• Communications, e.g., credit checks as part of access to internet; and
  • Any other service that can be deemed essential or important.

As a result, companies with business in the EU should identify where AI is used in their organization. Any AI applications that trigger Article 22 of the GDPR will require the same compliance to be built as outlined above in the financial services context.

As an example, if a company uses AI-assisted recruiting tools in the EU, it would need to assess if they must (1) obtain express consent from applicants, (2) enable applicants to contest AI scoring of their applications, and (3) enable applicants to obtain human review of their applications.

What remains to be clarified?

It is not clear yet how impactful a decision needs to be in order for Article 22 of the GDPR to apply. For example, many companies use algorithms to segment their customers into interest groups, so they can personalize the advertising they send to them.

Would inferring that a consumer likes coffee more than tea — so he or she can receive coffee coupons, not tea coupons — be important enough to trigger the GDPR's automated decision making rules?

Similarly, if a taxi company uses an automated routing service, does Article 22 of the GDPR apply if the routing service occasionally routes riders on slightly longer or slightly shorter routes? Decisions at this level seem to be addressable by other means, e.g., simple customer service, without having to break out the big guns of Article 22 of the GDPR.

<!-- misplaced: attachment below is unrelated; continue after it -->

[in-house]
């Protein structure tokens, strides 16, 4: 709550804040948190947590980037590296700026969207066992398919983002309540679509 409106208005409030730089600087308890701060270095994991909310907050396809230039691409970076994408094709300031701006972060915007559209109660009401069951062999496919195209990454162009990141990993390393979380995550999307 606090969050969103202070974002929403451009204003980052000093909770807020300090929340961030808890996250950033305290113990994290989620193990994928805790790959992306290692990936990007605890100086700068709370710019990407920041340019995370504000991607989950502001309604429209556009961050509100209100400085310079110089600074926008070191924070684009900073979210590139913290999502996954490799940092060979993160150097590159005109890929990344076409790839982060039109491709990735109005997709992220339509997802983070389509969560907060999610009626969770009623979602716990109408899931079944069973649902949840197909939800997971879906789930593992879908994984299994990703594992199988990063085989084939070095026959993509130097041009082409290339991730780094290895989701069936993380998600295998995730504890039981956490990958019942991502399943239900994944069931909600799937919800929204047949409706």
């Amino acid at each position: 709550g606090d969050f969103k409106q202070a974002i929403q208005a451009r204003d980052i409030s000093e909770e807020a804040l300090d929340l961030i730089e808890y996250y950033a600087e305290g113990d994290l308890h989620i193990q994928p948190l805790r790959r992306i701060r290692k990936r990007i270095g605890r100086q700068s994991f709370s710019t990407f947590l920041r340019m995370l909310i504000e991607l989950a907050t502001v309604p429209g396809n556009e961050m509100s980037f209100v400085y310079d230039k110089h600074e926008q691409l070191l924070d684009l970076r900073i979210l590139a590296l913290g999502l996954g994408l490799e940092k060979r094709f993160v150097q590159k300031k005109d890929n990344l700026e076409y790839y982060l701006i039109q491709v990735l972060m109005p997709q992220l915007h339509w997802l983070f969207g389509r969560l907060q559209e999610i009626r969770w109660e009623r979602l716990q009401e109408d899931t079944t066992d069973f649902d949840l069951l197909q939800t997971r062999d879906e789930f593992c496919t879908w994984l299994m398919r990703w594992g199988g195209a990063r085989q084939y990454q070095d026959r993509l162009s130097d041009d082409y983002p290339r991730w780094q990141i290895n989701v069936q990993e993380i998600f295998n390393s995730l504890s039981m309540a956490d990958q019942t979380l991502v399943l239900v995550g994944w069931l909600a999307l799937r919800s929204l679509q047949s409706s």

Furthermore, it remains to be seen when an AI-powered decision should be considered necessary for an individual to enter a contract with a company. European regulators traditionally take a narrow view of necessity, and the HDPC noted it should be viewed as an exceptional case.

The only example the HDPC provided was "online platforms where an immediate and binding response is required," which still seems to leave open the question of when such a response is required.

Other European regulators suggested several years ago that AI could be necessary in the human resource context, if a company receives massive numbers of applications for a job posting — "automated decision-making may be necessary in order to make a short list of possible candidate."[3] Companies should in any case expect to have to justify any claim that AI is necessary for an agreement.

Other unclear questions include those of controllership, responsibility and liability in regard to AI applications. Positions will likely be developed in the market prior to regulators or litigation providing binding guidance.

For the moment, both AI customers and AI providers may need to work together to ensure that, when compliance with Article 22 of the GDPR needs to be built, it can be deployed as needed in customer-facing interactions.